What is Civil Marriage under Abu Dhabi Law?

According to Federal Law No 14 of 2021 on Personal Status for Non-Muslims Foreigners, a family court has been established for non-Muslims in Abu Dhabi. As per the Abu Dhabi Judicial Department, “Civil marriage is the lawful union of a non-Muslim man and woman and it is solemnized as a civil contract without religious ceremony”. This law allows the foreigners, non-Muslims, visitors and nationals of Abu Dhabi to conduct marriage. This Civil marriage no longer requires a religious ceremony or the approval of the guardian. A judge or the Notary approves the marriage and issues a digital certificate. The conditions necessary for this is that no party should be less than eighteen years of age, both the parties shall explicitly give their consent and both shall sign the declaration form.

The documents required for this purpose are:

  • Complete and signed marriage form.
  • Copy of passport or Emirates I.D.
  • If previously married, proof that marriage has been dissolved.
  • In case of death of spouse, copy of death certificate.
  • If divorced, a copy of divorce certificate.
  • If previous marriage was declared null, a copy of the court order.

Usually if the application is approved it takes around five working days to get the certificate and the fees for this application is 500 AED.

For the purpose of divorce, it is sufficient that one spouse declares before the court his willingness for separation and ending the marital relationship without the need to justify this application or demonstrate any damage or to blame the other party. After the divorce, the wife may submit an application to the court requesting alimony from the former husband. The Judge will decide financial support keeping in mind the following: years of marriage, age of wife, the economic status, the extent to which the husband contributes, whether or not to take care of children.

The custody of the children is joint and equal right for both parents upon divorce. If any one of them gives in writing to the court to waive the right to custody, the court will check the circumstances and decide accordingly.

Foreign testator has the right to leave a will to whomever he deems adequate. In case of absence of will, half of the inheritance shall be entitled to husband or wife and the other half shall be equally distributed among the children with no difference between males and females. In case of absence of children, it will go to the parents.

What about marriage of non-Muslims in UAE?

Non-Muslim wedding in UAE is recognized if they occur at places of worship such as churches, Hindu temples, or Sikh Gurdwara. Furthermore, non-Muslim interfaith weddings are typically conducted in the embassy or consulate of the bridegroom or the groom. Personal Status Court of Dubai performs marriages between people who are Muslim by faith.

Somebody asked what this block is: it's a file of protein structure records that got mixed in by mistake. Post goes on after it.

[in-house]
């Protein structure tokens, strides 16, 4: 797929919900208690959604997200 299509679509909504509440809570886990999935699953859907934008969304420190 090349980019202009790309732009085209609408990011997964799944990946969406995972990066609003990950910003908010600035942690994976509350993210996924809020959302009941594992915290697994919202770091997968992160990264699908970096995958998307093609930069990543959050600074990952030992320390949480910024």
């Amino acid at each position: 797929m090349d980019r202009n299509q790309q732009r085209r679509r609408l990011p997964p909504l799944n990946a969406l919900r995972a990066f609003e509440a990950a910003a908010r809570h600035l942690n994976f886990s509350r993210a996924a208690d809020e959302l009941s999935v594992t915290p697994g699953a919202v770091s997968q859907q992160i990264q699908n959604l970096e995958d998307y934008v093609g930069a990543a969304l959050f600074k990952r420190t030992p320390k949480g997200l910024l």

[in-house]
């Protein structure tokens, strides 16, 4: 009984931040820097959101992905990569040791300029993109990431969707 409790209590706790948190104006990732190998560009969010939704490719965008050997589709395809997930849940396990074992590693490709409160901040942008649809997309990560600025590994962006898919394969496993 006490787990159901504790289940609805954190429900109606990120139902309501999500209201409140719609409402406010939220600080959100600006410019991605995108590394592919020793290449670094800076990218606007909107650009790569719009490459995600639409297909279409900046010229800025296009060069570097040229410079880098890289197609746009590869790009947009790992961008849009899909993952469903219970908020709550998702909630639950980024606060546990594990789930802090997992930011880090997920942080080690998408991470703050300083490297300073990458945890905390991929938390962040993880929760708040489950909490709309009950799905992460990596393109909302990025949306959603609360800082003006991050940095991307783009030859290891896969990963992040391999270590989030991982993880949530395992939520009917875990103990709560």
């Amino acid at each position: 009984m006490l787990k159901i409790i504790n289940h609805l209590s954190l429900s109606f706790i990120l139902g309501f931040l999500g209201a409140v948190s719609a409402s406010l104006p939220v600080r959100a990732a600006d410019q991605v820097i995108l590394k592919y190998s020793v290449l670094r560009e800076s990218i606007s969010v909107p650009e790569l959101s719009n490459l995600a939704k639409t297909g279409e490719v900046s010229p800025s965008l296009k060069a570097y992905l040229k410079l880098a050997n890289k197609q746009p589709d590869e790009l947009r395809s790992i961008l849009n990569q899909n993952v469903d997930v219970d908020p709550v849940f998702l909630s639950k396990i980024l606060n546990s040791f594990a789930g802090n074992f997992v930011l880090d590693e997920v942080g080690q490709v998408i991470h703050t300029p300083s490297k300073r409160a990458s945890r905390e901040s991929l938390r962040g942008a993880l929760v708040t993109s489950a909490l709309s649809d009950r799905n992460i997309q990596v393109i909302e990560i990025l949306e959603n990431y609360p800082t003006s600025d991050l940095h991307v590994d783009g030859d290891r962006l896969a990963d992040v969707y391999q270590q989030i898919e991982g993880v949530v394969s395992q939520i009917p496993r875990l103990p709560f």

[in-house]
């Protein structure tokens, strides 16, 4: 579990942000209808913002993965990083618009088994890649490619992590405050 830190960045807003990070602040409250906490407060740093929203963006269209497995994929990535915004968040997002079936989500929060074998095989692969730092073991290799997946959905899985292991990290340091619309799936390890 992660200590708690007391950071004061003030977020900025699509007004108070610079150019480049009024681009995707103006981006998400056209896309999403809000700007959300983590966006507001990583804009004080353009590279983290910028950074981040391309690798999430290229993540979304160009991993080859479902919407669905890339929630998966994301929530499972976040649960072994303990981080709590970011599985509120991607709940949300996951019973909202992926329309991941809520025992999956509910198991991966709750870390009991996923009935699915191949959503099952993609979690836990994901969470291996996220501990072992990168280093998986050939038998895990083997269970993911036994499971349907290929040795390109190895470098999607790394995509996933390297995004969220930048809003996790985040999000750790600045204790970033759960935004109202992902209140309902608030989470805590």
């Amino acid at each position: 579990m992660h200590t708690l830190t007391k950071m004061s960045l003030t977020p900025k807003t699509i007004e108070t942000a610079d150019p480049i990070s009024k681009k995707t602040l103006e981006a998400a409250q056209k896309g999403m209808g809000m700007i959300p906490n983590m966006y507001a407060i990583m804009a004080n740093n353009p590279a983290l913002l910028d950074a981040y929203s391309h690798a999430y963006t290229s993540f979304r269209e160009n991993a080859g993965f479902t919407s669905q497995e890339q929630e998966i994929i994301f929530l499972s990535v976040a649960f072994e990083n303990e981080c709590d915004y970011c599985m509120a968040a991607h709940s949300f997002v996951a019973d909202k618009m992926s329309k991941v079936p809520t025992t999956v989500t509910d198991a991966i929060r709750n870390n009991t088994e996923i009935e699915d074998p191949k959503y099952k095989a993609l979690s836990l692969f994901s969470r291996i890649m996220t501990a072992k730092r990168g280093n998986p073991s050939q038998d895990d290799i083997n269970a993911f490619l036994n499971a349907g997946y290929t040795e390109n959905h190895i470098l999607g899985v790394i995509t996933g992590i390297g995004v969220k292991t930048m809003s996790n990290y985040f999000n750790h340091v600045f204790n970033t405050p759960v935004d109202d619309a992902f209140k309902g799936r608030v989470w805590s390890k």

What is the divorce procedure?

Divorce is the dissolution of marriage contract in a prescribed form. It can be verbal as well as in writing. However, verbal divorce must be proven in court through witnesses or by oath or by a court judgement. In UAE there is no such thing as Judicial Separation, the only separation is by court. The process for divorce starts when one party asserts their decision to part ways. Article 98 of the Personal Status Law says a conciliatory procedure is mandatory in divorce proceeding since the Quran promotes reconciliation through negotiation settlements between spouses. Thus, the Quran treats divorce as something permitted but not laudable. If both the parties agree and a settlement agreement is drafted, divorce is concluded amicably but if parties fail to reach to an agreement before the conciliator, then court proceedings can initiate. Foreign Law can’t be applied if it is contrary to public order, its effects can’t be determined, if the applicant claims to have dual nationality or whose nationality is not known. ( Article 27 and 28 of Civil Procedure Code)

Grounds of divorce

Under Shariah law divorce can be claimed on the grounds of physical and mental issues like impotency, vaginal occlusion, failure to pay dowry promptly, prejudice and dissension, non-maintenance, absence and loss, detention (Jail Term)

Ila`a

Where the husband swears not have sexual intercourse with his wife for a period of four months or more unless he goes back to his oath before such period, in such case divorce is irrevocable.